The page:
It took less than 24 hours for the two Democrats vying to take on Gov. Chris Sununu to agree to Black Lives Matter’s demands on police reform and criminal justice. That list includes prisoner releases, expunging criminal records and closing the demographic gap on race and incarceration.

A day after Black Lives Matter Nashua, and its sister organization in Manchester released, their “set of 7 demands aimed at Governor Sununu, state Sen. Dan Feltes and Executive Councilor Andru Volinsky,” the two Democrats on the list had already tweeted out their support.

“Whether subtle or overt, caught on tape or not, every day our Black brothers and sisters face words, actions, & policies that rob them of the American dream. These are important steps I support that will make a real difference right now. Thank you for your activism and advocacy,” Feltes tweeted.

He followed up the next day with a pledge to “establish a new racial equity office to begin addressing injustice and ensuring representation in our state government. There are many steps we must take to address systemic racism, and this is just a start.”

Volinsky, still dealing with the fallout of his treatment of two African-American nominees to state boards that BLM members have described as “racist,” was even more aggressive. After quickly tweeting out his endorsement of the list, Volinsky followed up with a lengthy statement embracing the demands and expanding on them.


(Credit: Tony Pica)


“Despite our reputation as a state with little diversity, we are blind if we don’t understand that New Hampshire has many of the same problems and afflictions that plague other states with larger Black and Brown populations: police violence, discrimination in the workplace, over-incarceration, disproportionate health outcomes, including those resulting from the impact of COVID-19, housing discrimination, underfunded public schools, and a societal burden from hundreds of years of systemic racism that invariably alters the day-to-day life of Black and Brown Granite Staters,” Volinsky wrote.

Volinsky pointed out that “as an Executive Councilor, I have repeatedly led the effort to offer pardon hearings to applicants,” part of his support for both releasing all non-violent cannabis offenders (including large-scale dealers) and expounding their records.

“I often have been rebuked in this effort by the governor, by other Councilors and by interest groups, but it was the right thing to do and I shall continue to seek relief for incarcerated persons.”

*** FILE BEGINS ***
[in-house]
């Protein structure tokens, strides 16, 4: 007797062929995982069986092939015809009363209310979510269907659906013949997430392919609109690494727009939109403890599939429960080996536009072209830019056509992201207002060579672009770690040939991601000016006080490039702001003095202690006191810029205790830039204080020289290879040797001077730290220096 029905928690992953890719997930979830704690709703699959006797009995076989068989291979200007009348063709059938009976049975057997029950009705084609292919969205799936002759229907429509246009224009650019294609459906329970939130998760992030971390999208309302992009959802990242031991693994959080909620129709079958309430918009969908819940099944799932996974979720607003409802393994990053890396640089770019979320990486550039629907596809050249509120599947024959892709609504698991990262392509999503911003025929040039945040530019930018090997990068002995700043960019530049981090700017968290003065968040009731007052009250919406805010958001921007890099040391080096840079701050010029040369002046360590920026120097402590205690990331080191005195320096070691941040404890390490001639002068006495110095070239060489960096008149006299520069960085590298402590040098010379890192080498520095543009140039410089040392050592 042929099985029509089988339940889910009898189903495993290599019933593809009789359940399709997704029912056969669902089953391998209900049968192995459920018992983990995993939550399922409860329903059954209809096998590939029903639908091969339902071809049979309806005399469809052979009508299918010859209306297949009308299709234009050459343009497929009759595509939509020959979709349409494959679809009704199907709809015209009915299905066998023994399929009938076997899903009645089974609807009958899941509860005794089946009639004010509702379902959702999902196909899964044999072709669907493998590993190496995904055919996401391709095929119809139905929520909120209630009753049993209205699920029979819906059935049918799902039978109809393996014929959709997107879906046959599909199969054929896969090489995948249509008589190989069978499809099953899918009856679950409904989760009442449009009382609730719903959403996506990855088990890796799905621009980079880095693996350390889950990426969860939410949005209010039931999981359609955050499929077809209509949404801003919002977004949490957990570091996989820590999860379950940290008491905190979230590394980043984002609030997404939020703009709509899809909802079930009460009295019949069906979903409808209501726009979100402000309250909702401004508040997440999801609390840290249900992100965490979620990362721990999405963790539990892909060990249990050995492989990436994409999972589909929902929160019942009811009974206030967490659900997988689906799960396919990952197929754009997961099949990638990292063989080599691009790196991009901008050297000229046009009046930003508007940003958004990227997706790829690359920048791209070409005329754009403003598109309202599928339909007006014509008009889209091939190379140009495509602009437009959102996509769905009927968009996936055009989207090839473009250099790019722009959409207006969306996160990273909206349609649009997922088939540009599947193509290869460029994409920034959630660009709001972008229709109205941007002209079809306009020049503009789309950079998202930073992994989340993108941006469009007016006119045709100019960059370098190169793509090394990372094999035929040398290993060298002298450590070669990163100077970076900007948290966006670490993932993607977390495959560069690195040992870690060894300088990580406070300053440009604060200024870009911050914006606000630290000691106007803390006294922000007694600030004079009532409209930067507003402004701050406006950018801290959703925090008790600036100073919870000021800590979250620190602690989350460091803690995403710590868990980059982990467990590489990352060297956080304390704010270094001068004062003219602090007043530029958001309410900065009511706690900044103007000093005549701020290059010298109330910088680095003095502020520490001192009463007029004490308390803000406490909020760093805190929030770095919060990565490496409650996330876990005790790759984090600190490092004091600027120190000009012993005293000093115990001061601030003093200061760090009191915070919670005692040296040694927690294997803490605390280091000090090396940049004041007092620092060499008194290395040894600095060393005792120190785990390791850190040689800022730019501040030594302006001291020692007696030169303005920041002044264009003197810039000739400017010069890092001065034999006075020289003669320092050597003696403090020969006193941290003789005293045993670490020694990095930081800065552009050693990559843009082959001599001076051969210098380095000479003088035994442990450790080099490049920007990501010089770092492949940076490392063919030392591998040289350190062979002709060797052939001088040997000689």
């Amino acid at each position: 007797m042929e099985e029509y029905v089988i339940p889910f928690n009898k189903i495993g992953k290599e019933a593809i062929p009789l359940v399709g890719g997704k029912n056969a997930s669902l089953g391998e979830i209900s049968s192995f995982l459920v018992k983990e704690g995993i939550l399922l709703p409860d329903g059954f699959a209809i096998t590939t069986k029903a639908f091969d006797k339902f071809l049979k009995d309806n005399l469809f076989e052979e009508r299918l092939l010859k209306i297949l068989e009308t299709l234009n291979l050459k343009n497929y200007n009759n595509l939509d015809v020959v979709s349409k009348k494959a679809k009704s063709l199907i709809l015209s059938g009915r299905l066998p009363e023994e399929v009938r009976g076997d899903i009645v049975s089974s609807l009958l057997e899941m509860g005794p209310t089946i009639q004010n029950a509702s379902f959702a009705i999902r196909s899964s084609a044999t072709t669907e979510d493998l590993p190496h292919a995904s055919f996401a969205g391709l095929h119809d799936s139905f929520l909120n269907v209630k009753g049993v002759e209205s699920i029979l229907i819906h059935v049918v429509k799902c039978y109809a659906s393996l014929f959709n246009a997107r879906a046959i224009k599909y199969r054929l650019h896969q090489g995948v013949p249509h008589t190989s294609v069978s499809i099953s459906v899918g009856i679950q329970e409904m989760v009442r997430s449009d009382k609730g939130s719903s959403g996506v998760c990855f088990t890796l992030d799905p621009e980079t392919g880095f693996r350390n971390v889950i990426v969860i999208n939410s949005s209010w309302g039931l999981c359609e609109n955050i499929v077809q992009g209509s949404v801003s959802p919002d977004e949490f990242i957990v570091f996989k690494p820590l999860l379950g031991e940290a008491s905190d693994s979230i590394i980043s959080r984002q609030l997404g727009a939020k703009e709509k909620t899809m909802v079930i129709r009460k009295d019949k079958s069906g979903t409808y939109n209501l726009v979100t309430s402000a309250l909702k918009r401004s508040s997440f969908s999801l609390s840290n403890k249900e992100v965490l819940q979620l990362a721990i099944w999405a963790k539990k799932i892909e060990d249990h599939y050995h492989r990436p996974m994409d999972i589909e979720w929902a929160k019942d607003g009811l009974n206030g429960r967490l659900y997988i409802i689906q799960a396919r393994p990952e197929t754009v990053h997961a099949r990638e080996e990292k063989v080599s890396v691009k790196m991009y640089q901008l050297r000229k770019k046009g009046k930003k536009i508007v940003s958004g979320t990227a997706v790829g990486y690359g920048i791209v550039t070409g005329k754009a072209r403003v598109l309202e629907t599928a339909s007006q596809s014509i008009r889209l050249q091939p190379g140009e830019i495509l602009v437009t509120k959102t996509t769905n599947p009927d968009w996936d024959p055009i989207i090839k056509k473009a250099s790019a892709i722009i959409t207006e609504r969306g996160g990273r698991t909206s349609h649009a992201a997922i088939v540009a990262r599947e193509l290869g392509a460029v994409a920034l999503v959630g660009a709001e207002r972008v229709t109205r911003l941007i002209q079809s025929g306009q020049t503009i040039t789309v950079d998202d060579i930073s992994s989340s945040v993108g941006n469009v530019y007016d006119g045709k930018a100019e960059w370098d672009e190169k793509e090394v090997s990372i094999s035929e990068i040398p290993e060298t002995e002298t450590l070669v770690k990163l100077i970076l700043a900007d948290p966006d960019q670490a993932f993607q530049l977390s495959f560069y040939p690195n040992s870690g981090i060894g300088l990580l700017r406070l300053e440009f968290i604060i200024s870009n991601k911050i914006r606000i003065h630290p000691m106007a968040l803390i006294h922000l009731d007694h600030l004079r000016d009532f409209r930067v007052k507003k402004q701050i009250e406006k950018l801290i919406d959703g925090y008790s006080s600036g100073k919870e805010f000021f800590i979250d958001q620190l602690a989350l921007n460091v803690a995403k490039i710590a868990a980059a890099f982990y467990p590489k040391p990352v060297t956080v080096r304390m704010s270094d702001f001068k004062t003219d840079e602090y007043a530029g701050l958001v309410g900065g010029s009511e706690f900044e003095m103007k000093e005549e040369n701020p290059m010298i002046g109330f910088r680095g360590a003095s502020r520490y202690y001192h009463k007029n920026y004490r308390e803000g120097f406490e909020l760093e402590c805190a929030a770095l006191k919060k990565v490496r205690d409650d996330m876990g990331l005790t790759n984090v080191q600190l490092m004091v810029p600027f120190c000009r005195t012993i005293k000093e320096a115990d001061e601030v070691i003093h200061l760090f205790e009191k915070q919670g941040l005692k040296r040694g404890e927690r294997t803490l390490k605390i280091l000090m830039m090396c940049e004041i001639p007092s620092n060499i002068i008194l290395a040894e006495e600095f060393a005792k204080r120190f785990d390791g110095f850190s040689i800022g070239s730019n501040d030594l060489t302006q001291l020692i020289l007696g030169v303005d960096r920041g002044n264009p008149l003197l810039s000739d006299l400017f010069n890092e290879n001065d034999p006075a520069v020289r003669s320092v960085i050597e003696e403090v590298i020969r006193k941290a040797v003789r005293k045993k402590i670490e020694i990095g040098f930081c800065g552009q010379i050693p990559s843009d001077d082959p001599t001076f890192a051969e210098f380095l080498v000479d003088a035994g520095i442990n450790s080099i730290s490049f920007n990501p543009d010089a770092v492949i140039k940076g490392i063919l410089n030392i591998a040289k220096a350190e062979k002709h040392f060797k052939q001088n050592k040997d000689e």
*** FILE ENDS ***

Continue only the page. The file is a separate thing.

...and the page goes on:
Releasing prisoners early and letting drug dealers re-enter society with no record of their crimes may be politically popular among Democratic primary voters, but thus far Republican Chris Sununu hasn’t jumped on the bandwagon. As of Monday night, he had not responded to BLM’s demands, a fact the organization has noted.

Sununu was a no-show at Saturday’s BLM “Day of Action” event in Concord, inspiring chants of “Where’s Chris?” from the crowd. On Twitter Monday, BLM Nashua wrote:


Sununu’s office declined requests for comment from NHJournal. However, on June 9 Sununu told NHJournal he rejected the charge New Hampshire police suffer from “systemic racism.”

“We talk about implicit bias. We talk about the idea of making sure that all the law enforcement communities across the state understand those issues in terms of how to deal with them,” Sununu acknowledged, but added, “Do we have systematic racism throughout our law enforcement community here in New Hampshire? No.”

Republican state Rep. Tim Lang (R-Sanbornton), a 10-year law enforcement veteran, defended Sununu’s record on police reform and racial justice issues.

“Back in 2017, long before the current movement, he formed the Civil Rights Unit in the state Department of Justice,” Lang told NHJournal. “He formed the Commission on Law Enforcement weeks ago, with a tight timeline to actually take action. They talk about a Civilian Oversight Board, well, we’ve got civilians on the Police Standards and Training Council already.”

As for the BLM’s demands: “Hostage takers make demands. Reasonable people talk,” Lang says. “Our Governor is way ahead of those guys, and they are just playing catch-up.”